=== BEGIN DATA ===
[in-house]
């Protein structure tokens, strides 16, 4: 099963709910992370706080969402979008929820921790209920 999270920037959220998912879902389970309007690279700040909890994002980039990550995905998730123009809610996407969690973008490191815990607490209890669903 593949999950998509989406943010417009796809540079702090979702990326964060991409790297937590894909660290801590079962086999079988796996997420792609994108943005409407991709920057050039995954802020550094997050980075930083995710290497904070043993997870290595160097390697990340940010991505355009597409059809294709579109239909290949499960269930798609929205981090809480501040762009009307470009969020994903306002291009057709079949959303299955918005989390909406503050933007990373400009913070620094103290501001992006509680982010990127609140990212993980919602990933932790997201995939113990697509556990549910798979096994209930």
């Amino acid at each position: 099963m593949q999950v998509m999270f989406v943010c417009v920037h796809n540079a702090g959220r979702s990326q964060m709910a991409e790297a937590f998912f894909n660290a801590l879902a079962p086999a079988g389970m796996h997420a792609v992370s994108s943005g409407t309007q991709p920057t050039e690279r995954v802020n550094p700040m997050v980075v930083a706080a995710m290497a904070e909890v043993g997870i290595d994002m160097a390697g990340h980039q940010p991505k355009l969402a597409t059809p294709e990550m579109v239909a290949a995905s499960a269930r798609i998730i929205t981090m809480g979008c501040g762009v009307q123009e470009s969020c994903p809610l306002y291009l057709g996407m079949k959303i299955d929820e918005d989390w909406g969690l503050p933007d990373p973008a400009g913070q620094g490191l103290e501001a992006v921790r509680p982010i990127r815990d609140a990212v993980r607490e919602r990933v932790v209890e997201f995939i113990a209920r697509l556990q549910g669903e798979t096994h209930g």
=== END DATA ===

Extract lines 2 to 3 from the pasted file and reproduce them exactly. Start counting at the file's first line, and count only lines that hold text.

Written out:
């Protein structure tokens, strides 16, 4: 099963709910992370706080969402979008929820921790209920 999270920037959220998912879902389970309007690279700040909890994002980039990550995905998730123009809610996407969690973008490191815990607490209890669903 593949999950998509989406943010417009796809540079702090979702990326964060991409790297937590894909660290801590079962086999079988796996997420792609994108943005409407991709920057050039995954802020550094997050980075930083995710290497904070043993997870290595160097390697990340940010991505355009597409059809294709579109239909290949499960269930798609929205981090809480501040762009009307470009969020994903306002291009057709079949959303299955918005989390909406503050933007990373400009913070620094103290501001992006509680982010990127609140990212993980919602990933932790997201995939113990697509556990549910798979096994209930």
């Amino acid at each position: 099963m593949q999950v998509m999270f989406v943010c417009v920037h796809n540079a702090g959220r979702s990326q964060m709910a991409e790297a937590f998912f894909n660290a801590l879902a079962p086999a079988g389970m796996h997420a792609v992370s994108s943005g409407t309007q991709p920057t050039e690279r995954v802020n550094p700040m997050v980075v930083a706080a995710m290497a904070e909890v043993g997870i290595d994002m160097a390697g990340h980039q940010p991505k355009l969402a597409t059809p294709e990550m579109v239909a290949a995905s499960a269930r798609i998730i929205t981090m809480g979008c501040g762009v009307q123009e470009s969020c994903p809610l306002y291009l057709g996407m079949k959303i299955d929820e918005d989390w909406g969690l503050p933007d990373p973008a400009g913070q620094g490191l103290e501001a992006v921790r509680p982010i990127r815990d609140a990212v993980r607490e919602r990933v932790v209890e997201f995939i113990a209920r697509l556990q549910g669903e798979t096994h209930g």